An Ontario judge has turned down a request by Aviva Insurance Company of Canada to order a claimant to produce banking records showing the location of vendors from which that claimant had made purchases.
In November, 2020, an Aviva auto claimant told the insurer her car had been stolen in Toronto. The client’s policy indicated she lived in Ottawa.
An Aviva employee called the claimant expressing concerns about the Ottawa address listed on the policy documents.
In Ontario, territory is one major rating variable in personal auto insurance. Some clients pay more than others – all factors being equal – due to their home address.
In the case of Celestina Ebhodaghe, she visits her boyfriend regularly in Toronto, and it was during one of these visits that she says her car was stolen Nov. 4, 2020.
During a phone call in December, 2020, an Aviva employee asked Ebhodaghe for banking information. Aviva said a complete description of each transaction was essential including merchant’s store numbers and locations. Aviva also asked the claimant for her phone records – including data on specific cell towers.
Aviva said this data would assist the insurer in determining where the Ebhodaghe “habitually resides.”
But those requests “are abusive and unnecessarily invasive” of the claimant’s privacy rights, Justice Joseph Di Luca wrote for the Ontario Superior court of Justice in Aviva Insurance Company of Canada v. Ebhodaghe, released Nov. 4.
That court ruling was on a motion by Aviva seeking a court order compelling Ebhodaghe to attend an examination under oath. Aviva also sought a court order compelling the claimant to produce “all documents relating” to her auto theft claim.
During the course of submissions, Aviva’s counsel advised that the insurer was no longer seeking cell tower records. It is now only just seeking banking records.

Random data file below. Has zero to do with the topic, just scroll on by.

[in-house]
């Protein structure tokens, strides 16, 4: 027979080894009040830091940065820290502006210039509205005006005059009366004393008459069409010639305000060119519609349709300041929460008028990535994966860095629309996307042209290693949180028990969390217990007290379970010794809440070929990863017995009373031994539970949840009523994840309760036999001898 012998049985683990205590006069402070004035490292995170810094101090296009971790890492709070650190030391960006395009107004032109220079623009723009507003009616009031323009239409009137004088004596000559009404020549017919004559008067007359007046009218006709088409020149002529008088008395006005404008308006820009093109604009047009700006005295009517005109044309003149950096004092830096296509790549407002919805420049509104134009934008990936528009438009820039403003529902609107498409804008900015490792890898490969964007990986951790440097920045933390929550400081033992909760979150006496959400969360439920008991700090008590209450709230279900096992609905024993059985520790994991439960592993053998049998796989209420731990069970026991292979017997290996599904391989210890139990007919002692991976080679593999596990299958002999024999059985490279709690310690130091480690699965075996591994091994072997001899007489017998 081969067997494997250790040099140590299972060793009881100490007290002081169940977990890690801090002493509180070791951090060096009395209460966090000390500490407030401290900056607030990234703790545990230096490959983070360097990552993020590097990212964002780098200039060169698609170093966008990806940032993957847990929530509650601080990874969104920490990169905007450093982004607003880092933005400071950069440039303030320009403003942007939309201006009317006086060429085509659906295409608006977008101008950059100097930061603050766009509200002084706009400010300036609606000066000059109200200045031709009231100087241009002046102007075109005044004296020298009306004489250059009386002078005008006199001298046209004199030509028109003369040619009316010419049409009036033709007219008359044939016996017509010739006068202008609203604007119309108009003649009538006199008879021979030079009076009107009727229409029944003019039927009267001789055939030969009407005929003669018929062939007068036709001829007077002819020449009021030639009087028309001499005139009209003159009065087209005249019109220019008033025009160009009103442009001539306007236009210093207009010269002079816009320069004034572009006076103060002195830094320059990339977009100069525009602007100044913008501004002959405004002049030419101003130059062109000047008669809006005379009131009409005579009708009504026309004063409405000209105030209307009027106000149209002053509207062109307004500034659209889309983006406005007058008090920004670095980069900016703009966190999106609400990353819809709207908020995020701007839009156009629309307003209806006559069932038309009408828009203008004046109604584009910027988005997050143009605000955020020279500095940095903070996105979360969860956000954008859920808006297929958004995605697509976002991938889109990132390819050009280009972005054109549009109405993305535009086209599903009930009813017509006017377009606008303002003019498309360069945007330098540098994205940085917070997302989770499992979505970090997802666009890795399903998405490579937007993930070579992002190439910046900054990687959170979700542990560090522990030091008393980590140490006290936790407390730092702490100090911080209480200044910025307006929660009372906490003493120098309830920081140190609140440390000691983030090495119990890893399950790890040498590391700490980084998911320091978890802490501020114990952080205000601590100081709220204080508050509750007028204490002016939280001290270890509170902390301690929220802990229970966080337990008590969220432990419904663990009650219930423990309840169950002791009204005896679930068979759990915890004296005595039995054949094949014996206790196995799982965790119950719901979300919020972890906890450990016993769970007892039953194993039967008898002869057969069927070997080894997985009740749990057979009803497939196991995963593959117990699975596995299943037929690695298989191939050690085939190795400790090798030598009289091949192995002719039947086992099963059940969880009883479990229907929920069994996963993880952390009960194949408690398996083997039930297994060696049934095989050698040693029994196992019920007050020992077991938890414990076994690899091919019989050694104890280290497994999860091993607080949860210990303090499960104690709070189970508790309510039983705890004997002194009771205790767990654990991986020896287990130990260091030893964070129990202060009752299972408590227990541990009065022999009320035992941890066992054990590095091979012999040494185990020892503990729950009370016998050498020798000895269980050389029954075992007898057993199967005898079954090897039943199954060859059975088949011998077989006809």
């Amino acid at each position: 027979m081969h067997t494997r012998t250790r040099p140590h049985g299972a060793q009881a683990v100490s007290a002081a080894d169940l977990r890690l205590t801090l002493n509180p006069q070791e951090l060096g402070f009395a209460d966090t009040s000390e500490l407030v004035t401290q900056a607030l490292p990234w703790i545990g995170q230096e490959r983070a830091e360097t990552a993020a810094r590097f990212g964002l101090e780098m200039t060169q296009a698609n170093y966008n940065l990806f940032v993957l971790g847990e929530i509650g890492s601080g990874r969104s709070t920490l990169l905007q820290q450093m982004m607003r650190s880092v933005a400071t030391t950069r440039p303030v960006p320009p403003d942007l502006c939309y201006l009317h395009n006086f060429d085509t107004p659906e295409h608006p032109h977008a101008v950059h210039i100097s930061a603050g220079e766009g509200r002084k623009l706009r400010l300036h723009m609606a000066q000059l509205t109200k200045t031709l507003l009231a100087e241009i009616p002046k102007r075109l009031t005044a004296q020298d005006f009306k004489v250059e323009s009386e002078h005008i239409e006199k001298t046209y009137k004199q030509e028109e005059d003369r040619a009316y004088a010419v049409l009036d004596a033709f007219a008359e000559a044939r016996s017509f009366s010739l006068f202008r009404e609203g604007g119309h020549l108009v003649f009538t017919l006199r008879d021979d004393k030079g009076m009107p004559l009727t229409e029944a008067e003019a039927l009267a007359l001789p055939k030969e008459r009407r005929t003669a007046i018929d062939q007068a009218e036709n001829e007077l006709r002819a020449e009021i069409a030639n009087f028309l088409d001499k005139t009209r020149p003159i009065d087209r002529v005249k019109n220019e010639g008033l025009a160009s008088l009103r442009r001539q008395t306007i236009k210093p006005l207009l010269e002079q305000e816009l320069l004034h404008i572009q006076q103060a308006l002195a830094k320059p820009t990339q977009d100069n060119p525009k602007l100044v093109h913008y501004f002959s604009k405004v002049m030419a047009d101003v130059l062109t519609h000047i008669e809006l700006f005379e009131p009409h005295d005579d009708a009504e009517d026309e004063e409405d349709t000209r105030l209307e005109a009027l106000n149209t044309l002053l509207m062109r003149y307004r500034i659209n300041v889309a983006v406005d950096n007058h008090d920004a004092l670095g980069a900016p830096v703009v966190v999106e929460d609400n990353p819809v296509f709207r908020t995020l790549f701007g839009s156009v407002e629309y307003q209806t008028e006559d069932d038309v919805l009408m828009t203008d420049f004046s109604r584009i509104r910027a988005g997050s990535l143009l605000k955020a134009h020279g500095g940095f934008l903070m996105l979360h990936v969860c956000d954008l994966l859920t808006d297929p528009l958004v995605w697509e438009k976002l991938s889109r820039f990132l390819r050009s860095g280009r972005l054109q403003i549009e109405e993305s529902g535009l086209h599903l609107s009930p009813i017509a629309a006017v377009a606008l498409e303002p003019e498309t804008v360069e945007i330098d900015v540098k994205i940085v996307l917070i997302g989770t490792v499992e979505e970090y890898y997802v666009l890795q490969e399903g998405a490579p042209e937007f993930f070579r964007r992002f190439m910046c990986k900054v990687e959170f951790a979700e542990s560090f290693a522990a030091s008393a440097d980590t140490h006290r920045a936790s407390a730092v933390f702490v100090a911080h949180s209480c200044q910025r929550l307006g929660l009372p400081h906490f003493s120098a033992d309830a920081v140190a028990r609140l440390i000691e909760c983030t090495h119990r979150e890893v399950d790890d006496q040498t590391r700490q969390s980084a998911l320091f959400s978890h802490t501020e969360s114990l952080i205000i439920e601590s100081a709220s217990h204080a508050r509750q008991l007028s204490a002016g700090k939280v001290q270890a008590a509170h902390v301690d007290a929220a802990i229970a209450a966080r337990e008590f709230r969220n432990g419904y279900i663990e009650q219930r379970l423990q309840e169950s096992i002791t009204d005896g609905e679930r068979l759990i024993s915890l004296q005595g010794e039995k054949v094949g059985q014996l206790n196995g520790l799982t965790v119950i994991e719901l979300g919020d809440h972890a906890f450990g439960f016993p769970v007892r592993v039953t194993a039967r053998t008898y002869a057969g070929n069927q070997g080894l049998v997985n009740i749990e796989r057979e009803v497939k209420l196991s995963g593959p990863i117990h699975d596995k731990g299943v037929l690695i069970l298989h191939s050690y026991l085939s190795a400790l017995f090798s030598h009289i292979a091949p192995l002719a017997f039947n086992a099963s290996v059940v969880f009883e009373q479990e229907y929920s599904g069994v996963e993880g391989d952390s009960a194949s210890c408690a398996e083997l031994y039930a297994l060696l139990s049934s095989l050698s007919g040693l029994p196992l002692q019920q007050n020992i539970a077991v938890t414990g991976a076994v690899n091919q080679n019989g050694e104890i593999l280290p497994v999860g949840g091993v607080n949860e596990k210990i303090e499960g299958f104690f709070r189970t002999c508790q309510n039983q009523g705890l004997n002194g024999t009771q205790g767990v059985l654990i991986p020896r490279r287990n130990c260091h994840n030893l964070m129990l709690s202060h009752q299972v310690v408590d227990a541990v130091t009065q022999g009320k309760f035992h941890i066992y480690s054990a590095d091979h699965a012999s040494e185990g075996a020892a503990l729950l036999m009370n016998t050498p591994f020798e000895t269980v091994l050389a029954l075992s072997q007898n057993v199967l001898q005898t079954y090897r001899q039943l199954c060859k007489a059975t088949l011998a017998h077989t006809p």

During the arguments on the motion, Ebhodaghe indicated she understands she is required to attend an examination under oath. Because she has now agreed to attend an examination, Justice Di Luca said he is not prepared make an order requiring the claimant to attend the examination.
“Should her position change, the application can be returned before me for further consideration.”
He also declined to issue a production order for documents.
“Should the matter return before me, Aviva will need to consider whether a better evidentiary record is required,” he wrote.
If the insurer maintains its position that questioning the claimant about the details of her address and whereabouts “is relevant to the issues it needs to decide in relation to the policy of insurance, [the insurer] is free to explain why this is so,” Justice Di Luca wrote.
“Aviva has placed nothing before the court supporting a possible inference or finding that Ms. Ebhodaghe did, in fact, lie in her insurance application.”
Ebhodaghe’s initial interview with Aviva was Dec. 15, 2020. On Dec. 22, 2020, Ebhodaghe forwarded an email from her cell phone provider to an Aviva employee. That email chain indicated that Ebhodaghe requested cell tower data for her phone calls but was advised by her telecommunication carrier that the location data on those calls could not be provided.
Ebhodaghe later received an email from an Aviva supervisor acknowledging that cell tower records could not be provided but reiterated the request for the banking and credit card statements.
Aviva wanted banking and credit card statements for May 15, 2020 through Nov. 4, 2020.
Ebhodaghe later provided bank and credit card statements for Dec. 20, 2020 and Jan. 16, 2021 but Aviva told her they wanted information showing a complete description of each transaction.
In March of 2021, Aviva indicated that the claim could be denied for failure to co-operate. Ebhodaghe had a lawyer at that time who contacted Aviva requesting copies of previous correspondence and suggesting an interest in settling the matter. Aviva wrote to Ebhodaghe’s lawyer requesting she attend an examination under oath. That lawyer later advised he was no longer retained by Ebhodaghe.
Aviva then went to court asking for an order requiring Ebhodaghe to attend an examination under oath and for a production order.
Feature image via iStock.com/alexsl